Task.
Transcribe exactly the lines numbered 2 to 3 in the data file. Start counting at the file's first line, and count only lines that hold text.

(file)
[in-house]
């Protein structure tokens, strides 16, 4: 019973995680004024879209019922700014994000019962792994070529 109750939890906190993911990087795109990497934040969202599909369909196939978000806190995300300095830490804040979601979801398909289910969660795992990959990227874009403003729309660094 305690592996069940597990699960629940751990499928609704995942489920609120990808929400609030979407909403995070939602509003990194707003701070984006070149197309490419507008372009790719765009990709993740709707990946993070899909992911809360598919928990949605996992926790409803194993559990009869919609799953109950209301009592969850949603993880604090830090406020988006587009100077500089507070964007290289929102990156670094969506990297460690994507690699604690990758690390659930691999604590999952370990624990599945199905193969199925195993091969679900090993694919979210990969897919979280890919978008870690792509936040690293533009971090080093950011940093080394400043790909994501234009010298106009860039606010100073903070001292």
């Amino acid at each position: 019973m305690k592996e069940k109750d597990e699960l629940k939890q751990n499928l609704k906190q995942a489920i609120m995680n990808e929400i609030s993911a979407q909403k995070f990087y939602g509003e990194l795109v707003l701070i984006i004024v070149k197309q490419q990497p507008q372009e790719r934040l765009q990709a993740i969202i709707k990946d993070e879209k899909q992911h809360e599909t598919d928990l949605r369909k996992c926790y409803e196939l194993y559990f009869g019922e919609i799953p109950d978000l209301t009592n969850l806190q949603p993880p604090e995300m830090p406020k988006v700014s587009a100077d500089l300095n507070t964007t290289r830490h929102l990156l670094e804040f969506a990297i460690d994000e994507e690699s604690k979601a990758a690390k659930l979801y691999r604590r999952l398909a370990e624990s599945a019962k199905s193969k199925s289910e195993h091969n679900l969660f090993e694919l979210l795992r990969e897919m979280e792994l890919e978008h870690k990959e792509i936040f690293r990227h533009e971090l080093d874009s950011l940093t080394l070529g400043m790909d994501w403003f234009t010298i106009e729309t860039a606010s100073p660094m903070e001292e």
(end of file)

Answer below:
């Protein structure tokens, strides 16, 4: 019973995680004024879209019922700014994000019962792994070529 109750939890906190993911990087795109990497934040969202599909369909196939978000806190995300300095830490804040979601979801398909289910969660795992990959990227874009403003729309660094 305690592996069940597990699960629940751990499928609704995942489920609120990808929400609030979407909403995070939602509003990194707003701070984006070149197309490419507008372009790719765009990709993740709707990946993070899909992911809360598919928990949605996992926790409803194993559990009869919609799953109950209301009592969850949603993880604090830090406020988006587009100077500089507070964007290289929102990156670094969506990297460690994507690699604690990758690390659930691999604590999952370990624990599945199905193969199925195993091969679900090993694919979210990969897919979280890919978008870690792509936040690293533009971090080093950011940093080394400043790909994501234009010298106009860039606010100073903070001292």
């Amino acid at each position: 019973m305690k592996e069940k109750d597990e699960l629940k939890q751990n499928l609704k906190q995942a489920i609120m995680n990808e929400i609030s993911a979407q909403k995070f990087y939602g509003e990194l795109v707003l701070i984006i004024v070149k197309q490419q990497p507008q372009e790719r934040l765009q990709a993740i969202i709707k990946d993070e879209k899909q992911h809360e599909t598919d928990l949605r369909k996992c926790y409803e196939l194993y559990f009869g019922e919609i799953p109950d978000l209301t009592n969850l806190q949603p993880p604090e995300m830090p406020k988006v700014s587009a100077d500089l300095n507070t964007t290289r830490h929102l990156l670094e804040f969506a990297i460690d994000e994507e690699s604690k979601a990758a690390k659930l979801y691999r604590r999952l398909a370990e624990s599945a019962k199905s193969k199925s289910e195993h091969n679900l969660f090993e694919l979210l795992r990969e897919m979280e792994l890919e978008h870690k990959e792509i936040f690293r990227h533009e971090l080093d874009s950011l940093t080394l070529g400043m790909d994501w403003f234009t010298i106009e729309t860039a606010s100073p660094m903070e001292e």